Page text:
Good change comes around. Alaska News Brief August 2023
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Good change comes around. Alaska News Brief August 2023

It’s always good to have something to celebrate when new folks come around.

We welcomed Teresa Clemmer as our new legal director on August 1 and within a week got a great win in court when the U.S. District Court dismissed all claims in AIDEA v. Biden. The lawsuit brought by the Alaska Industrial Development and Export Authority and State of Alaska attempted to undermine the Interior Department’s authority to suspend oil and gas leases and the profoundly flawed leasing program threatening the Arctic National Wildlife Refuge. (Read more about it here.)

Teresa with her child Morgan during a bike ride in Palmer where they live. Photo by Teresa

Let’s just say that litigation takes a long, long time, and this court win came earlier than we expected, and gave us all a lift. Teresa isn’t new to Trustees or to environmental law, so she knows the work takes time and unending effort and that Trustees has a stellar track record in court. Still, it felt good to share that win with her so soon after her return.

Teresa first worked for us back in 2004 to 2007 as a staff attorney. I worked with her back then, but we were honestly more siloed in those days, each working on our own cases rather than collaborating in teams. I remember vividly being impressed about how Teresa could put her head down and write. For lawyers, writing is where so much of the thinking and creative stuff happens, where the intellectual effort touches the pathos of on-the-ground impacts on human and more-than-human beings, and where storytelling can find voice in the legal arena.

I know that putting my head down came less easily to me than Teresa. She would have an amazingly brilliant analysis in a quarter of the time it would have taken me—which is likely why I noticed with awe her ability to do it. Despite my own pokiness with writing, I know for sure that the focus required in that part of lawyering is how you learn where your legal strategy and argument is solid and where it has strayed. It’s how you know when you’ve found the way to prevail—if the judge(s) agrees, of course.

I admire that in Teresa, along with her curiosity about issues and people, and her openness and genuine care for others. Her experience has expanded greatly since back then.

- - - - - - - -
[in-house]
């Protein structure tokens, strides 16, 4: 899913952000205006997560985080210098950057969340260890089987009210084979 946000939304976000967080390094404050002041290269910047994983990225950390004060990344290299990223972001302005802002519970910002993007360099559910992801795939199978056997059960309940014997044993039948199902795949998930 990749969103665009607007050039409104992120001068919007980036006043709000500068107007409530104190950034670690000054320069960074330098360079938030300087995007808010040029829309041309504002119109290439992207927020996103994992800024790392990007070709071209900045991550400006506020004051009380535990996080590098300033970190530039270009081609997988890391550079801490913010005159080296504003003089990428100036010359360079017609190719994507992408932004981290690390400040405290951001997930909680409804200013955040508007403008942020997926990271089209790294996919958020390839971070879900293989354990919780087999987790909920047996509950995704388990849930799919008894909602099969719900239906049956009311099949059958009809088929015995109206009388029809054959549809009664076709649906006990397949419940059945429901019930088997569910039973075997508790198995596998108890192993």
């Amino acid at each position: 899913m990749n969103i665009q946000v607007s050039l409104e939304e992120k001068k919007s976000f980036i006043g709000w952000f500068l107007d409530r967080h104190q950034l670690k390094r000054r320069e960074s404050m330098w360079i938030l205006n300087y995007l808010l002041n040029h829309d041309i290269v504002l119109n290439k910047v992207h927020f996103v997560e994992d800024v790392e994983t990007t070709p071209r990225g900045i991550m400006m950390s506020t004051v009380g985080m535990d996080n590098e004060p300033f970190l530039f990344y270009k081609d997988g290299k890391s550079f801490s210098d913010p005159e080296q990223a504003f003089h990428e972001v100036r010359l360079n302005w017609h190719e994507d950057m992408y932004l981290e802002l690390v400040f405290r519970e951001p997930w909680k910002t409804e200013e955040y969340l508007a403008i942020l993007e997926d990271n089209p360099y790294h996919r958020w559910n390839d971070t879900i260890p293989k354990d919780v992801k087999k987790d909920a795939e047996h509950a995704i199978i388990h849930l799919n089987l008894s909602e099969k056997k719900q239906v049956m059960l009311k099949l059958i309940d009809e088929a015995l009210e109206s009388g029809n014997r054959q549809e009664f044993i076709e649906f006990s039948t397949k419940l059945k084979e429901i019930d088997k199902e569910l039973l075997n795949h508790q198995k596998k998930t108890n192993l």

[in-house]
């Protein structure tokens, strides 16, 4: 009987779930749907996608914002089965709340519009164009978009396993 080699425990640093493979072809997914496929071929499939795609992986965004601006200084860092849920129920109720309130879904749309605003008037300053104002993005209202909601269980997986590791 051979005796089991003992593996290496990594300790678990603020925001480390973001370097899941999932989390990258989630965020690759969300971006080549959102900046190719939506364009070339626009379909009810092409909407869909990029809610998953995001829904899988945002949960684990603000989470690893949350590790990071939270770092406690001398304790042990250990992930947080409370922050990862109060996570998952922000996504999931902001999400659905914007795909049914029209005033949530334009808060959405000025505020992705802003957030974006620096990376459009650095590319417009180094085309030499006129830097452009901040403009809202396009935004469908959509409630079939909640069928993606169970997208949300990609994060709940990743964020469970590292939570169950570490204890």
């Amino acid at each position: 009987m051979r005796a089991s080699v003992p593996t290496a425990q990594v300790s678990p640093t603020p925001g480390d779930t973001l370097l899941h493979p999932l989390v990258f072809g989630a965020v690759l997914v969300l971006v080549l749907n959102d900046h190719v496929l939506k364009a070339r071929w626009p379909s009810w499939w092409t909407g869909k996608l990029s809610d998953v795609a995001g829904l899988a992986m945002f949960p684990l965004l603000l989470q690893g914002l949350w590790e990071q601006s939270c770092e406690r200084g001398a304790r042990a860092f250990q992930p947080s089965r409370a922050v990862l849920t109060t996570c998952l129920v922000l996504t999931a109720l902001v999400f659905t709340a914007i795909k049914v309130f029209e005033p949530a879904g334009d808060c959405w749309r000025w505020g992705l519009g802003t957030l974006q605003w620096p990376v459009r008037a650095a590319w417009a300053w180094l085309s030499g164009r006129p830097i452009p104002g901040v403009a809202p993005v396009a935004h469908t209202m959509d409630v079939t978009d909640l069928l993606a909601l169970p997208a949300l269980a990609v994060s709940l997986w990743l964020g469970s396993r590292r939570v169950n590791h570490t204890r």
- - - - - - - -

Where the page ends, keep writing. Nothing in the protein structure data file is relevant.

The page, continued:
When she left Trustees in 2007, she headed to Vermont where she took an associate professor position with the Vermont Law School. She taught environmental law classes, litigated, and administered the Environmental and Natural Resources Law Clinic. She and her family later returned to Alaska, where she practiced as senior counsel for Bessenyey & Van Tuyn, LLC (Peter Van Tuyn is also a former Trustees attorney and litigation director), and more recently as the owner and manager of her own law office.

Her experience in environmental law is extensive in Alaska, including on issues around clean water and air, public land management, and the health of lands important to local communities and their ways of life. She has litigated in Alaska and other states, as well as in the First Circuit and Ninth Circuit courts of appeal.

There’s so much good to say about her experience, character, and way of being that it’s best to just say what it means to us right now. I am personally joyful and grateful to have her back with Trustees and to get to work with someone capable of so much curiosity, kindness, and creative and intellectual rigor. (On a selfish note, I’ve been doing two jobs for a while and look forward to having more space and time for big picture work and another person to do that work with—just as soon as I remember how to put my head down rather than trying to stay on top of the long to-do list!)

As an organization, Trustees can only get stronger and more effective by having such a thoughtful, compassionate, and gracious person in this role. I know our attorneys and staff look forward to her mentorship, guidance, and wisdom.

Good change always comes around, and Teresa’s return to Trustees is just that—good change within Trustees that will help us contribute to good change for a healthy Alaska and planet. 

PS. Thanks to supporters like you, we can continue fighting to protect Alaska’s land, water, air, wildlife and people.

Headline about the state’s lawsuit. From the Alaska Public Media website.

Litigation 101: Can the state leapfrog lower courts to get straight to the Supreme Court? (Yes, the Pebble train wreck is back.)

Tussock view at midnight, Arctic Refuge. Photo by Suzanne Bostrom

A month in the life of protecting the Arctic

Skiing in Anchorage. By Lydia Heye

Drinks with lawyers–Lydia’s quarter-life crisis

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